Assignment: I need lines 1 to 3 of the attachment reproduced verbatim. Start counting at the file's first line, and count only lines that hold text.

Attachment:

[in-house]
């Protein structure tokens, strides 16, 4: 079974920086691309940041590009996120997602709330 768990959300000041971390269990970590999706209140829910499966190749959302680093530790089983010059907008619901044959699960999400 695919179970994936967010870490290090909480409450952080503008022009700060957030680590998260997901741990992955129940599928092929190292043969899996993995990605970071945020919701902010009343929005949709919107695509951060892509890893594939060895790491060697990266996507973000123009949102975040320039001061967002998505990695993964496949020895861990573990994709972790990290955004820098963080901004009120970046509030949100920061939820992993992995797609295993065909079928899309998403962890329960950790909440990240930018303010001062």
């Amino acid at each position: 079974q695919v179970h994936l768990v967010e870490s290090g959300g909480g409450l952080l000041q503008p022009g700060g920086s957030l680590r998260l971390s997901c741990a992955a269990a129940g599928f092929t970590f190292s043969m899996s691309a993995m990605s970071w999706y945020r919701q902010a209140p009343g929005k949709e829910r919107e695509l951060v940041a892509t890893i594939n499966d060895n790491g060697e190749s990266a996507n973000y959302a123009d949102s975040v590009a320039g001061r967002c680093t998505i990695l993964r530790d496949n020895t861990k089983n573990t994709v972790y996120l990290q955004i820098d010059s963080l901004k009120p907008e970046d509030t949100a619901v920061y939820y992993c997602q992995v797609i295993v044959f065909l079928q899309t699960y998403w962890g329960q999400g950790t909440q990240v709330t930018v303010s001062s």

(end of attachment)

[in-house]
């Protein structure tokens, strides 16, 4: 079974920086691309940041590009996120997602709330 768990959300000041971390269990970590999706209140829910499966190749959302680093530790089983010059907008619901044959699960999400 695919179970994936967010870490290090909480409450952080503008022009700060957030680590998260997901741990992955129940599928092929190292043969899996993995990605970071945020919701902010009343929005949709919107695509951060892509890893594939060895790491060697990266996507973000123009949102975040320039001061967002998505990695993964496949020895861990573990994709972790990290955004820098963080901004009120970046509030949100920061939820992993992995797609295993065909079928899309998403962890329960950790909440990240930018303010001062």
């Amino acid at each position: 079974q695919v179970h994936l768990v967010e870490s290090g959300g909480g409450l952080l000041q503008p022009g700060g920086s957030l680590r998260l971390s997901c741990a992955a269990a129940g599928f092929t970590f190292s043969m899996s691309a993995m990605s970071w999706y945020r919701q902010a209140p009343g929005k949709e829910r919107e695509l951060v940041a892509t890893i594939n499966d060895n790491g060697e190749s990266a996507n973000y959302a123009d949102s975040v590009a320039g001061r967002c680093t998505i990695l993964r530790d496949n020895t861990k089983n573990t994709v972790y996120l990290q955004i820098d010059s963080l901004k009120p907008e970046d509030t949100a619901v920061y939820y992993c997602q992995v797609i295993v044959f065909l079928q899309t699960y998403w962890g329960q999400g950790t909440q990240v709330t930018v303010s001062s």